Opinion: Allen is a hero to Dotas

Opinion: Allen is a hero to Dotas

Evan Dotas, Feature Editor

It’s time to stop glorifying the executive and legislative officials who serve this country. We need to move on to the true heroes: our judges. In honor of the current Supreme Court case that will soon rule on the constitutionality of federal gay marriage, I am here to talk about one particular magistrate. Of course, not all justices are great (looking at you, Henry B. Brown). However, the best judges, with the exception of John Marshall, are far too often overlooked. So today, I give my thanks to Arenda Wright Allen.

Wright Allen was born in Philadelphia in 1960. She became a JAG in the Navy for 20 years, before joining the Federal Public Defender’s Office in Virginia. In 2011, she was appointed as a federal judge through a 96-0 Congressional vote, which is where she currently serves.

In her four years, Wright Allen has been fairly uneventful. However, many judges have one landmark case that will define their entire career, and Wright Allen has already had that experience. On February 13th of last year, Wright Allen ruled that Virginia’s same-sex marriage ban was unconstitutional.

In 2006, Virginia added to its Constitution the Marshall-Newman Amendment, which barred any kind of marriage not between one man and one woman. Said amendment was supported by 57 percent of the state’s population. But, given the recent wave of support for LGBTQ rights, it has become even more controversial than it had been. The life-or-death moment for this bill was on February 13th of last year, where it was brought before judge Wright Allen in Bostic v. Schaefer. Of course, Wright Allen found the amendment unconstitutional, and so it was appealed. The appellate court upheld Wright Allen’s ruling, which then led to another appeal, this time to the Supreme Court. However, the highest court denied the requested writ of certiorari, and, along with four other states, gay marriage became legal in Virginia.

Given that Wright Allen simply interpreted the Constitution to support what is currently a popular opinion, it may sound like a stretch to call her a hero. However, given the impact that this will have on Virginians, I think that she deserves a lot of credit.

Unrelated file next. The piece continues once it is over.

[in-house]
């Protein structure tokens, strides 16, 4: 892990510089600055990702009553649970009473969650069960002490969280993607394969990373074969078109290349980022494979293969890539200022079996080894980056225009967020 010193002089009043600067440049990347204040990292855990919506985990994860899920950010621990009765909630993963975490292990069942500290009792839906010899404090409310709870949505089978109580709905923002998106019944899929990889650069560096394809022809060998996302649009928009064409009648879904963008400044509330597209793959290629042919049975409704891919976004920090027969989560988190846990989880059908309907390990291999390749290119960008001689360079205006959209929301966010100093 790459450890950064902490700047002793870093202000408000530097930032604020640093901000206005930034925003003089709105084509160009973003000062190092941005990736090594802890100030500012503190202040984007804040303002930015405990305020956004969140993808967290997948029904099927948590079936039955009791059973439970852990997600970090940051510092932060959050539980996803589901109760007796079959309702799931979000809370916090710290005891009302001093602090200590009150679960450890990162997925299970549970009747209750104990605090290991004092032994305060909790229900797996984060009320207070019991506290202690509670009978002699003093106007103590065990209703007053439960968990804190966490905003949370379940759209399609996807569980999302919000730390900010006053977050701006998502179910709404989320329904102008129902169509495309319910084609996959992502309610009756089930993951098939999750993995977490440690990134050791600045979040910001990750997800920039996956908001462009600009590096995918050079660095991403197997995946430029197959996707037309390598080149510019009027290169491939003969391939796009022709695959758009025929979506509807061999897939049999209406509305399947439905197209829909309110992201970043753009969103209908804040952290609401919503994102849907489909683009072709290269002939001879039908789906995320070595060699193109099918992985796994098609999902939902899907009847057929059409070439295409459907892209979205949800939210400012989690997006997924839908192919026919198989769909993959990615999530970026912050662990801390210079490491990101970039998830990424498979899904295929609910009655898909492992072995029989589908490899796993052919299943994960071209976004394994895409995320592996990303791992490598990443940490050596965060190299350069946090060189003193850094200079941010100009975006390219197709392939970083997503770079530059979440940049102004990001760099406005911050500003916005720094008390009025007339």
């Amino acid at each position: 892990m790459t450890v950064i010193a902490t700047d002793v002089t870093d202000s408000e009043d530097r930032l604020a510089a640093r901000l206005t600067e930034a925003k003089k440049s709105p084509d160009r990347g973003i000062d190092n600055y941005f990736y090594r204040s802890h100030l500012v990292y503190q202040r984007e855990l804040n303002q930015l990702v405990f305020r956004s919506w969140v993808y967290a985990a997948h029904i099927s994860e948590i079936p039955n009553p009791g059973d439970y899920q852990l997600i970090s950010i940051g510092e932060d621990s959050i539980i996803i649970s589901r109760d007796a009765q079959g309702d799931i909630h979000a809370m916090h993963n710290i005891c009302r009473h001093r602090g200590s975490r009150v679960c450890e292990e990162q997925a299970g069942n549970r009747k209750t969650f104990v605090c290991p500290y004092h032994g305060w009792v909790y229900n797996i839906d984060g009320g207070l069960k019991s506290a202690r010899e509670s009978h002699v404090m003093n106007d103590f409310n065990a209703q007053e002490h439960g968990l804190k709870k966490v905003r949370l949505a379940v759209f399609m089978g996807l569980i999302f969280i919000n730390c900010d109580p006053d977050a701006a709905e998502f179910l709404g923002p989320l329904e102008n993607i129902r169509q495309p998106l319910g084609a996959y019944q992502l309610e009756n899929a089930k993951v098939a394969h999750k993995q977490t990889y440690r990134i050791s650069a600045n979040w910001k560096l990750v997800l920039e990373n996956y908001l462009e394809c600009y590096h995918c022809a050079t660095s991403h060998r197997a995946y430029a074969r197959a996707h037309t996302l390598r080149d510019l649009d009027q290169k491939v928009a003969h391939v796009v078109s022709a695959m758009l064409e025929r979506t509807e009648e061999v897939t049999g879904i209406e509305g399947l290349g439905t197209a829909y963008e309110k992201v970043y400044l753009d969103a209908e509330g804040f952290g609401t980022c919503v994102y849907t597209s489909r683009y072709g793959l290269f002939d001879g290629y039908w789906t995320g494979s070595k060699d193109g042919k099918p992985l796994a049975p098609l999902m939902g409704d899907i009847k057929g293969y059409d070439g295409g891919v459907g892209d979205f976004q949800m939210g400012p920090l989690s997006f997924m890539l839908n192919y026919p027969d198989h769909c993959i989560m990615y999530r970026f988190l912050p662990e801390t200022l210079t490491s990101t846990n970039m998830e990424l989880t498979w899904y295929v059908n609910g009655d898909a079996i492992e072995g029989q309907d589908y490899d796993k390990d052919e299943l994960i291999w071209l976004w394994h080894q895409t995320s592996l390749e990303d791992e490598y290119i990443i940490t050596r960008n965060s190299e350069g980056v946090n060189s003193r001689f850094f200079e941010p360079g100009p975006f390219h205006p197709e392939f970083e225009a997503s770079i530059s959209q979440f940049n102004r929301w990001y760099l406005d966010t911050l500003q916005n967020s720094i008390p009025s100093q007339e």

Most superheroes wear flashy capes and go around saving innocent people from muggers and villains. Of course, this just doesn’t happen in the real world. But by that same logic, Wright Allen is certainly a hero.

First, she does have a cape, so she meets the fashion requirement. However, what is obviously most important is the impact that she is going to have on innocent lives. Some of the extremist views against gay marriage portray people who just want to get married as people who actually want to corrupt society and undermine traditional values. Yet this is a huge burden to put on Aaron and Jacob, the men who live down the street and work at the bank and the theater, respectively. To put it frankly, no one that is getting married, gay, straight or otherwise, is doing so in an attempt to bring down or bring up society. Rather, it’s just a simple motion to express love, and nothing more.

Wright Allen made a decision that helps protect innocent lives. Her ruling, which was ultimately the final one, is an attempt to change the stigmas against homosexuals in society. It was an interpretation of the Constitution that held that everyone should be valued equally under the eyes of the law.

Soon, the Supreme Court will make an official ruling about gay marriage in this country. But regardless as to whether they agree with Wright Allen or not, she is a hero. She successfully protected the rights of citizens throughout the state. She made a decision that would obviously garner lots of backlash and criticism, and she stood by it. She fought for equal protection under the law–and the judge won.

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